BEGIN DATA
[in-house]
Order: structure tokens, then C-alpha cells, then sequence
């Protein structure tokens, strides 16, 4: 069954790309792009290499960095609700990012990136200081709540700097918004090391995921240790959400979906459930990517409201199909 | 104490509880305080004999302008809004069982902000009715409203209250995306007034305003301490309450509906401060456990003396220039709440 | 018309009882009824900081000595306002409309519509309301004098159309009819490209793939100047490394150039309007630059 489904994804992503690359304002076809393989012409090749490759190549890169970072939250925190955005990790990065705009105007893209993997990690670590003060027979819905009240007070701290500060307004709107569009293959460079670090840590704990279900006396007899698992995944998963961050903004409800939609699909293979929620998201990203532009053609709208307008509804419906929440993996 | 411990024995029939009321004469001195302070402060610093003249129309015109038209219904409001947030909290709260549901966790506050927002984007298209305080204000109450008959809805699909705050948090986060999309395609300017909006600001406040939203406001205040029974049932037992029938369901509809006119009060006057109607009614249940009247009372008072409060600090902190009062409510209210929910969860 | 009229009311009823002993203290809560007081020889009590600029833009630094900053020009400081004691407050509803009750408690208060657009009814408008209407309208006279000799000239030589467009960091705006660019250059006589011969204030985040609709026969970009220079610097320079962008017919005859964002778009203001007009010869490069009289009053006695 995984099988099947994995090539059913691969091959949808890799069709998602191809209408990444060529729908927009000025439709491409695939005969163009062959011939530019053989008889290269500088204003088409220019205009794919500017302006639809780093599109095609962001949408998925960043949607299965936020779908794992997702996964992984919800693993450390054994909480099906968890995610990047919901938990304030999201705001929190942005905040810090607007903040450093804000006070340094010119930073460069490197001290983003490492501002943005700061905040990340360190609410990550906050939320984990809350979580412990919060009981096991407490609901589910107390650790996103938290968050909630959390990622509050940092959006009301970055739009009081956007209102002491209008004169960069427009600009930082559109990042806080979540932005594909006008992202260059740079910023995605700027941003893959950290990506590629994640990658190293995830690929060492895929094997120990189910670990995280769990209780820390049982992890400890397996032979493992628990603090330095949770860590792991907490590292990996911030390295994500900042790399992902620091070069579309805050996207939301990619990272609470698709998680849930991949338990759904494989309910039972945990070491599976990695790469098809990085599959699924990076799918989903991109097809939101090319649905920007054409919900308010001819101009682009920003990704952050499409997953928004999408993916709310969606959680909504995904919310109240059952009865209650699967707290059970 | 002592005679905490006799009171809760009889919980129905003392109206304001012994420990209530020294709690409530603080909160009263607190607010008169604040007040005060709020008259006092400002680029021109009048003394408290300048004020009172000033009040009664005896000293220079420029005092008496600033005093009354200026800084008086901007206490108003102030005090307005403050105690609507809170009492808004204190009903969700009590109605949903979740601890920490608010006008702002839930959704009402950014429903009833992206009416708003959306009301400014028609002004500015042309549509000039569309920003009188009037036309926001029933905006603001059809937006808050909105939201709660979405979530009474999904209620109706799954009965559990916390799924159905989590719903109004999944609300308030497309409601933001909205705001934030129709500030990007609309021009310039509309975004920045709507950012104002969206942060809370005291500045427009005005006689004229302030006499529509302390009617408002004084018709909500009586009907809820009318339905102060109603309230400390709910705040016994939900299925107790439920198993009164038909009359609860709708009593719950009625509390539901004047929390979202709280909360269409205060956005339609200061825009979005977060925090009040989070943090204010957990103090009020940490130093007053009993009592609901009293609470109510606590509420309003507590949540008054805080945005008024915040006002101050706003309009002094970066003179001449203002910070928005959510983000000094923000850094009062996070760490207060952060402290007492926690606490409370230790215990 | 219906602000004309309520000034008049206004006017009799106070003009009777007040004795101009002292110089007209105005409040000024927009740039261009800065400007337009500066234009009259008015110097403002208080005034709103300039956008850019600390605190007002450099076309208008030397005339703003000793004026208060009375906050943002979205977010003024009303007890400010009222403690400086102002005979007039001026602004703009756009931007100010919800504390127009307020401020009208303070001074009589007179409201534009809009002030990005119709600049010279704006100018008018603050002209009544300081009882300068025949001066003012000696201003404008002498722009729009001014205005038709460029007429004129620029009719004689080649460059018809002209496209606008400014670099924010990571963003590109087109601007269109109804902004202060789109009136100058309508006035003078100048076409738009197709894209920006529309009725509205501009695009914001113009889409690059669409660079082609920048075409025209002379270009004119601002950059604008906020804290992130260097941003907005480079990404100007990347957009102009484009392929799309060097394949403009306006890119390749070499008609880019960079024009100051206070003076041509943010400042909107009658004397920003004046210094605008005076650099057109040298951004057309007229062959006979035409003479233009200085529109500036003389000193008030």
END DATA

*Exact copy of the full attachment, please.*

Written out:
[in-house]
Order: structure tokens, then C-alpha cells, then sequence
């Protein structure tokens, strides 16, 4: 069954790309792009290499960095609700990012990136200081709540700097918004090391995921240790959400979906459930990517409201199909 | 104490509880305080004999302008809004069982902000009715409203209250995306007034305003301490309450509906401060456990003396220039709440 | 018309009882009824900081000595306002409309519509309301004098159309009819490209793939100047490394150039309007630059 489904994804992503690359304002076809393989012409090749490759190549890169970072939250925190955005990790990065705009105007893209993997990690670590003060027979819905009240007070701290500060307004709107569009293959460079670090840590704990279900006396007899698992995944998963961050903004409800939609699909293979929620998201990203532009053609709208307008509804419906929440993996 | 411990024995029939009321004469001195302070402060610093003249129309015109038209219904409001947030909290709260549901966790506050927002984007298209305080204000109450008959809805699909705050948090986060999309395609300017909006600001406040939203406001205040029974049932037992029938369901509809006119009060006057109607009614249940009247009372008072409060600090902190009062409510209210929910969860 | 009229009311009823002993203290809560007081020889009590600029833009630094900053020009400081004691407050509803009750408690208060657009009814408008209407309208006279000799000239030589467009960091705006660019250059006589011969204030985040609709026969970009220079610097320079962008017919005859964002778009203001007009010869490069009289009053006695 995984099988099947994995090539059913691969091959949808890799069709998602191809209408990444060529729908927009000025439709491409695939005969163009062959011939530019053989008889290269500088204003088409220019205009794919500017302006639809780093599109095609962001949408998925960043949607299965936020779908794992997702996964992984919800693993450390054994909480099906968890995610990047919901938990304030999201705001929190942005905040810090607007903040450093804000006070340094010119930073460069490197001290983003490492501002943005700061905040990340360190609410990550906050939320984990809350979580412990919060009981096991407490609901589910107390650790996103938290968050909630959390990622509050940092959006009301970055739009009081956007209102002491209008004169960069427009600009930082559109990042806080979540932005594909006008992202260059740079910023995605700027941003893959950290990506590629994640990658190293995830690929060492895929094997120990189910670990995280769990209780820390049982992890400890397996032979493992628990603090330095949770860590792991907490590292990996911030390295994500900042790399992902620091070069579309805050996207939301990619990272609470698709998680849930991949338990759904494989309910039972945990070491599976990695790469098809990085599959699924990076799918989903991109097809939101090319649905920007054409919900308010001819101009682009920003990704952050499409997953928004999408993916709310969606959680909504995904919310109240059952009865209650699967707290059970 | 002592005679905490006799009171809760009889919980129905003392109206304001012994420990209530020294709690409530603080909160009263607190607010008169604040007040005060709020008259006092400002680029021109009048003394408290300048004020009172000033009040009664005896000293220079420029005092008496600033005093009354200026800084008086901007206490108003102030005090307005403050105690609507809170009492808004204190009903969700009590109605949903979740601890920490608010006008702002839930959704009402950014429903009833992206009416708003959306009301400014028609002004500015042309549509000039569309920003009188009037036309926001029933905006603001059809937006808050909105939201709660979405979530009474999904209620109706799954009965559990916390799924159905989590719903109004999944609300308030497309409601933001909205705001934030129709500030990007609309021009310039509309975004920045709507950012104002969206942060809370005291500045427009005005006689004229302030006499529509302390009617408002004084018709909500009586009907809820009318339905102060109603309230400390709910705040016994939900299925107790439920198993009164038909009359609860709708009593719950009625509390539901004047929390979202709280909360269409205060956005339609200061825009979005977060925090009040989070943090204010957990103090009020940490130093007053009993009592609901009293609470109510606590509420309003507590949540008054805080945005008024915040006002101050706003309009002094970066003179001449203002910070928005959510983000000094923000850094009062996070760490207060952060402290007492926690606490409370230790215990 | 219906602000004309309520000034008049206004006017009799106070003009009777007040004795101009002292110089007209105005409040000024927009740039261009800065400007337009500066234009009259008015110097403002208080005034709103300039956008850019600390605190007002450099076309208008030397005339703003000793004026208060009375906050943002979205977010003024009303007890400010009222403690400086102002005979007039001026602004703009756009931007100010919800504390127009307020401020009208303070001074009589007179409201534009809009002030990005119709600049010279704006100018008018603050002209009544300081009882300068025949001066003012000696201003404008002498722009729009001014205005038709460029007429004129620029009719004689080649460059018809002209496209606008400014670099924010990571963003590109087109601007269109109804902004202060789109009136100058309508006035003078100048076409738009197709894209920006529309009725509205501009695009914001113009889409690059669409660079082609920048075409025209002379270009004119601002950059604008906020804290992130260097941003907005480079990404100007990347957009102009484009392929799309060097394949403009306006890119390749070499008609880019960079024009100051206070003076041509943010400042909107009658004397920003004046210094605008005076650099057109040298951004057309007229062959006979035409003479233009200085529109500036003389000193008030």